Finite volume/immersed boundary solvers for compressible flows: development and applications
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This thesis is devoted to the development of a robust and accurate Immersed Boundary/Finite Volume (IB-FV) framework for compressible flows and their applications to design and optimisation. The framework is devised by combining an unstructured data based finite volume flow solver with a sharp interface immersed boundary method. The finite volume flow solver employs limited linear reconstruction in conjunction with vanLeer and AUSM schemes for convective fluxes while central differencing is employed for viscous fluxes. A new approach to compute gradients, which are critical to the computation of inviscid and viscous fluxes, based on a variant of Gauss divergence theorem is proposed. The strategy referred to as Modified Green Gauss (MGG) reconstruction is a one-step approach but leads to marginally lesser dissipation and allows for the use of marginally higher Courant number than existing reconstruction techniques. A novel non-iterative variant of MGG reconstruction for non-orthogonal meshes is also described and its robustness in high-speed flows has been studied. A sharp-interface Immersed Boundary (IB) technique based on local reconstruction of the solution has been proposed for inviscid and viscous flows. The boundary conditions are imposed directly at the geometry interface and is employed to obtain the solution in the near vicinity of the solid(s). This reconstruction approach which also employs the finite volume solutions obtained away from the solid, is effectively an interpolation technique that does not strictly conserve the mass, momentum and energy. Two different strategies, based on inverse distance weighting (IDW) for inviscid flows and one-dimensional reconstruction (HCIB) for viscous flows are described and explained in this work. We show that the finite mass conservation errors diminish linearly with grid refinement and that the reconstruction approach does not degrade the nominal second-order accuracy of the flow solver. The IB-FV solver computes wall pressure and skin-friction distributions quite accurately, although the latter requires sufficient fine meshes in the vicinity of the body. However, finite levels of mesh refinement does not produce accurate heat flux estimates in laminar hypersonic flows past blunt geometries. We probe the possible causes of this under-prediction using an in-depth diagnostic analysis. The investigations indicate that errors due to temperature reconstruction which are linked to a loss in energy conservation are primarily responsible for the inaccurate estimation of wall heat-flux and stagnation point heat transfer. We prove using numerical experiments that the use of adaptive meshes and non-linear/non-polynomial interpolations do not improve the heat flux estimates and that the errors are larger as Reynolds and Mach numbers become higher. The utility of the FV and IB-FV frameworks proposed in this work are highlighted by their application to three selected problems of design and optimisation. These frameworks are employed in conjunction with variable fidelity approaches for the design of minimum drag geometries, scramjet intakes and supersonic nozzle. The large spectrum of canonical problems in this thesis over a wide range of Mach and Reynolds number indicate the efficacy of the IB-FV solver while also highlighting some of its drawbacks. The IB-FV framework, despite its limitations, is also found to be a promising tool to evolve multi-fidelity optimisation frameworks that can accelerate the design and optimisation in hypersonic flows.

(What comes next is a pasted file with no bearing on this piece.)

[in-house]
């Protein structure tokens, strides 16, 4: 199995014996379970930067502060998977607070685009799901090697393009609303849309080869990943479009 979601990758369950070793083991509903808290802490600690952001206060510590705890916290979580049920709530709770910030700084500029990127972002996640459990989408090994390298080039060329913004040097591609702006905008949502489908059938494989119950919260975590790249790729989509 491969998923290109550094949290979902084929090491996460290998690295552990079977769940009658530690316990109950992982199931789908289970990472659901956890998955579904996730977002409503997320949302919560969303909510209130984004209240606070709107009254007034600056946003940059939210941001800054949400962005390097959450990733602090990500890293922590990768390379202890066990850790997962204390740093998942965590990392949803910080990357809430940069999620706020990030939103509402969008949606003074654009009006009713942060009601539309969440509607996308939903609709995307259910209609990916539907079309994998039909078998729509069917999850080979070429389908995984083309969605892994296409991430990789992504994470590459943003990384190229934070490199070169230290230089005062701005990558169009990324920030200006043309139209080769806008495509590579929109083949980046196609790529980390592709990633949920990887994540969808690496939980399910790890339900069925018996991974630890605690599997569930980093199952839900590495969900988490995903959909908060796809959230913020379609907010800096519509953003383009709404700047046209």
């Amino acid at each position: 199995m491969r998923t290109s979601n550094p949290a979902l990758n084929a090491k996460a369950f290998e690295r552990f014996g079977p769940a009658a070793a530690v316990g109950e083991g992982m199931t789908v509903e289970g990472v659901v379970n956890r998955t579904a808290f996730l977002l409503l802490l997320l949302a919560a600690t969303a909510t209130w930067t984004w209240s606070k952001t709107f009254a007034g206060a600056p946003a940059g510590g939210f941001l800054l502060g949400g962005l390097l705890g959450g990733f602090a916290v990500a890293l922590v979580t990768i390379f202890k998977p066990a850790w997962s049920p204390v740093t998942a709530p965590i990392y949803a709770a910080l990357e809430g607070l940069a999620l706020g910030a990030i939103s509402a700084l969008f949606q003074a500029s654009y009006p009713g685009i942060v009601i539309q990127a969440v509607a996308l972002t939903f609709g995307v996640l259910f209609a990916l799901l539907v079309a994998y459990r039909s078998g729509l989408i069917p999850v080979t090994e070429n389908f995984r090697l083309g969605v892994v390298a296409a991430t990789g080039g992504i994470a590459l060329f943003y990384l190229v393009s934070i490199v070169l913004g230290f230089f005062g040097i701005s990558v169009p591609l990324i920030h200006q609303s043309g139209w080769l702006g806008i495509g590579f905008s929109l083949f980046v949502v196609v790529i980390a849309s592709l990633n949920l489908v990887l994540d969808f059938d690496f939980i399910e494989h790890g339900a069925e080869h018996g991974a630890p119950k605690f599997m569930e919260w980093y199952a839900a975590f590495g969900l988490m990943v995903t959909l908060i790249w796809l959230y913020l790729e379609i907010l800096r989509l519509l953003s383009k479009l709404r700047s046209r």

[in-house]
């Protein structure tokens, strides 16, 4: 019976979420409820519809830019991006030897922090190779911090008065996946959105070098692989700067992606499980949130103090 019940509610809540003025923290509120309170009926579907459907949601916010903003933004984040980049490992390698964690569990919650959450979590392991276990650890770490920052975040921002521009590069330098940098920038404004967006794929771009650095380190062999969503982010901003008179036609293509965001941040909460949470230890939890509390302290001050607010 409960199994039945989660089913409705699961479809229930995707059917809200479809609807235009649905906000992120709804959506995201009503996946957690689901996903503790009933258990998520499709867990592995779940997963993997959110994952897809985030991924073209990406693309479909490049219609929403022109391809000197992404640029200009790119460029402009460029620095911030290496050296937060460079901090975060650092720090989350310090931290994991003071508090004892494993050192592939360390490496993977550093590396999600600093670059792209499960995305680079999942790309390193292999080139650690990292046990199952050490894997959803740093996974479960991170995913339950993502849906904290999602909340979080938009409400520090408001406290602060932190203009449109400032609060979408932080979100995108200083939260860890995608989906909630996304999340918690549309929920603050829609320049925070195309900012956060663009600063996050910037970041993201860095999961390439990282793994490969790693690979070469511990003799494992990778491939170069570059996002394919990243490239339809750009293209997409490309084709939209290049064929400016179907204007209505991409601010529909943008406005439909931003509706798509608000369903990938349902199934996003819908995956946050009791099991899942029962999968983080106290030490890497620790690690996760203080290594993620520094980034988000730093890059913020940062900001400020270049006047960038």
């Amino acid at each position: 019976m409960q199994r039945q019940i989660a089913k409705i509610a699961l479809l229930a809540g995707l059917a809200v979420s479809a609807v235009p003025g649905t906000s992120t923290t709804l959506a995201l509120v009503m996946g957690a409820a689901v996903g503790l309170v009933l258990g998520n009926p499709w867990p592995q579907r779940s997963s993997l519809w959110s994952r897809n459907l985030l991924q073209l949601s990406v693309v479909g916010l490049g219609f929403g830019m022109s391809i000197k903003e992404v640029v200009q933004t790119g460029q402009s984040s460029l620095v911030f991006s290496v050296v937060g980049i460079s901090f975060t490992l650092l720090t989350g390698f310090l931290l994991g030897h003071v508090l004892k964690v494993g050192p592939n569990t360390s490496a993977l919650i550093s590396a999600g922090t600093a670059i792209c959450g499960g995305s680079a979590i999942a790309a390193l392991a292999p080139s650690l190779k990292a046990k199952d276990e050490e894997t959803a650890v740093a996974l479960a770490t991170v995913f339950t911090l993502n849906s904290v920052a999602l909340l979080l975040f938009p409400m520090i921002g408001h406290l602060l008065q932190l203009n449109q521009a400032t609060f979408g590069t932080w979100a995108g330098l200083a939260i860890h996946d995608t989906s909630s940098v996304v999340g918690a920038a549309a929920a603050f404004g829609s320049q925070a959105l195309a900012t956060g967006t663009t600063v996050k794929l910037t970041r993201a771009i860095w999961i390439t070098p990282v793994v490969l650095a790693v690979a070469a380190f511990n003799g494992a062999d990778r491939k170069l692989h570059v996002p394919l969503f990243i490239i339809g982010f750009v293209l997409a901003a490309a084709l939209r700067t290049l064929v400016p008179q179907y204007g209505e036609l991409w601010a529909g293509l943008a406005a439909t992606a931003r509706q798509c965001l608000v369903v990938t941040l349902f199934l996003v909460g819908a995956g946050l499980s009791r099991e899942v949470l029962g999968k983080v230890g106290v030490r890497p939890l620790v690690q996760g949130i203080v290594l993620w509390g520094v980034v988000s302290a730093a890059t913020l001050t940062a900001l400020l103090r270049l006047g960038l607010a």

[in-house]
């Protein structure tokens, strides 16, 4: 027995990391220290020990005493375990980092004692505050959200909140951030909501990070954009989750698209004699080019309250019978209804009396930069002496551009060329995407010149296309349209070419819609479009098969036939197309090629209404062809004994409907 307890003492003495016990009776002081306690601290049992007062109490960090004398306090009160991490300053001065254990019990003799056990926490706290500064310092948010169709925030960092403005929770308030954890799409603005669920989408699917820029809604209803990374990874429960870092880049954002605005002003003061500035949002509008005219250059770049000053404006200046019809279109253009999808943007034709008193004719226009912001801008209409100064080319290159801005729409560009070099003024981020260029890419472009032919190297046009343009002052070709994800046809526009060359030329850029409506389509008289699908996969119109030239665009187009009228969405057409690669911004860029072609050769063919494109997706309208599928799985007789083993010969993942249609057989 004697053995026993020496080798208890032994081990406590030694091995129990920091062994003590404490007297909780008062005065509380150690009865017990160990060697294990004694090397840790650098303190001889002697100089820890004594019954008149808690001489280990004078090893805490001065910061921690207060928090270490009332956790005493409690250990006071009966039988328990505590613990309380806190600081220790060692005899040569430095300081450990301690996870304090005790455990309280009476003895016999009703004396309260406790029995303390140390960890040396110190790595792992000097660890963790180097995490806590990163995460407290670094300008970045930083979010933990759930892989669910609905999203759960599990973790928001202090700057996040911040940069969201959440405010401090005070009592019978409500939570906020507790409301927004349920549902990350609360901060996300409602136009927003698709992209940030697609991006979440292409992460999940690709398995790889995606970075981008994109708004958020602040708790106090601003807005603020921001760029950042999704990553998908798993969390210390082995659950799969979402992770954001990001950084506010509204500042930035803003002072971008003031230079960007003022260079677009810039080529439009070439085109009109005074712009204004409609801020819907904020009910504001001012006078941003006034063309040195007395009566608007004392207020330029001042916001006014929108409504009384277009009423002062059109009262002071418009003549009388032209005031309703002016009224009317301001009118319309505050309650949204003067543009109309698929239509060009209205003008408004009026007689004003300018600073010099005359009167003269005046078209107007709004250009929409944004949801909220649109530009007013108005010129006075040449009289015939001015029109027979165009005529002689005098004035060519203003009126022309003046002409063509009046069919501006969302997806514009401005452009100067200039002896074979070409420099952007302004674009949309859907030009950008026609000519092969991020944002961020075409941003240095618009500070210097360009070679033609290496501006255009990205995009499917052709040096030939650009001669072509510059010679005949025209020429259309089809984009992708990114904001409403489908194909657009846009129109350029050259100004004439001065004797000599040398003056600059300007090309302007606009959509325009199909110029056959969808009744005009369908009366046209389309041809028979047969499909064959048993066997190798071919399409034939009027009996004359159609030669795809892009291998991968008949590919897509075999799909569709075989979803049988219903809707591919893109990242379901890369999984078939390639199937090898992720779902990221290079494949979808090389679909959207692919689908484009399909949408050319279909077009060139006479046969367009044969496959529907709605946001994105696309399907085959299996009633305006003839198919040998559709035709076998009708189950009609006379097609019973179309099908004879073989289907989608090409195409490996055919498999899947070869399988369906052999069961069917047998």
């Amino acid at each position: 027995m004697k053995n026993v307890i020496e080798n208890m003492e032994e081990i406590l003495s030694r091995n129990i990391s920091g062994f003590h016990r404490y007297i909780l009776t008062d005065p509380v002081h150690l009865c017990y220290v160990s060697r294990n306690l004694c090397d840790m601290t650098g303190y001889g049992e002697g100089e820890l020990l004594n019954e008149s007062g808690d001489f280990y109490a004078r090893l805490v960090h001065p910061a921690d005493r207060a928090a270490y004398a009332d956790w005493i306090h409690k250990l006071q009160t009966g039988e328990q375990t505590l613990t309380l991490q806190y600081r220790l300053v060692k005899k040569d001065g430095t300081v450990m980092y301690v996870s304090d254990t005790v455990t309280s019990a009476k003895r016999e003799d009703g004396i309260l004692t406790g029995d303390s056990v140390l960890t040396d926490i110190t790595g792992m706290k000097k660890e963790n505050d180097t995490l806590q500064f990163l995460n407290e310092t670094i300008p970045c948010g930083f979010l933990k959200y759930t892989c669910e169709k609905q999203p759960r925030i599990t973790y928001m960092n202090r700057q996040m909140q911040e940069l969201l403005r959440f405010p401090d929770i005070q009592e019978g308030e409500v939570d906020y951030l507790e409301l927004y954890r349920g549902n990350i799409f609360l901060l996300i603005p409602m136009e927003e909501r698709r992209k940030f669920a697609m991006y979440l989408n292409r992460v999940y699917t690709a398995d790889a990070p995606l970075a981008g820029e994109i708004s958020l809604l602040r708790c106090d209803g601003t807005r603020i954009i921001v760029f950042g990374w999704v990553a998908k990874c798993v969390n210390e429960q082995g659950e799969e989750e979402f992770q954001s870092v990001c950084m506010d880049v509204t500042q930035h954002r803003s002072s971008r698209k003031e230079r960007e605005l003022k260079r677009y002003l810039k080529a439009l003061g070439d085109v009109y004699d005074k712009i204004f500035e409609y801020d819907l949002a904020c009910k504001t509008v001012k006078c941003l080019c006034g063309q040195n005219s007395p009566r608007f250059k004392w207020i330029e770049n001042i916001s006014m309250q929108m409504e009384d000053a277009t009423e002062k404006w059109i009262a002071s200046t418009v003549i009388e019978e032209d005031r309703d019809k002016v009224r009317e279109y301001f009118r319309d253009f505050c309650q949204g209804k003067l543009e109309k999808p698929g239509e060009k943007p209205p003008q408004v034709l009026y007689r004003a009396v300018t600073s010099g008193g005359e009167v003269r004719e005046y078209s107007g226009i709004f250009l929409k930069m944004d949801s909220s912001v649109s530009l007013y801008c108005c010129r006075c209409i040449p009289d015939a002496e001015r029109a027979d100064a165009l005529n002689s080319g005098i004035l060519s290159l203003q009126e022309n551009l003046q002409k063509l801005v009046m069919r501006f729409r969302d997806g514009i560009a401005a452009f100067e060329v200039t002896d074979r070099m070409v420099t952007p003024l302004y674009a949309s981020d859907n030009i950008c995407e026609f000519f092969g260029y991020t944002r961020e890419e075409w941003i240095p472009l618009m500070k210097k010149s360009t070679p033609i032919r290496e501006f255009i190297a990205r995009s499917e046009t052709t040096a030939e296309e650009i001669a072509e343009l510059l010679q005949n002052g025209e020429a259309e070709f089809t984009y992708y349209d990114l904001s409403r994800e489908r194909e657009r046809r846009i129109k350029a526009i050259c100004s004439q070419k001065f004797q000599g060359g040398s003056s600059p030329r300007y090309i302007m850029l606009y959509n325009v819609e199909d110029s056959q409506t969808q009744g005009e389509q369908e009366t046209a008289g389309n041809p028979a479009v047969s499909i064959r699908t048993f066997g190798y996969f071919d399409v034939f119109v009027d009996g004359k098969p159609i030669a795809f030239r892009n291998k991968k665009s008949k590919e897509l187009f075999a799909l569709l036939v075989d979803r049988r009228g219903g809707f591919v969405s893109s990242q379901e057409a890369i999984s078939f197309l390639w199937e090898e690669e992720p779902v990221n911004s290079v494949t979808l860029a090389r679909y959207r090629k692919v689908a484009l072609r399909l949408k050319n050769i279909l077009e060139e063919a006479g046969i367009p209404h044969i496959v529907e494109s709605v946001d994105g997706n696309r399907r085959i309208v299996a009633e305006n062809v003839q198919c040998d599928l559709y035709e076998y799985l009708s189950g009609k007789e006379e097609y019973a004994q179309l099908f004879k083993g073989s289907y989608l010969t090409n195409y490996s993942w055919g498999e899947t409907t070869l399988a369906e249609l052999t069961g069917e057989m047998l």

Supervisors: Niranjan Sahoo and Ganesh Natarajan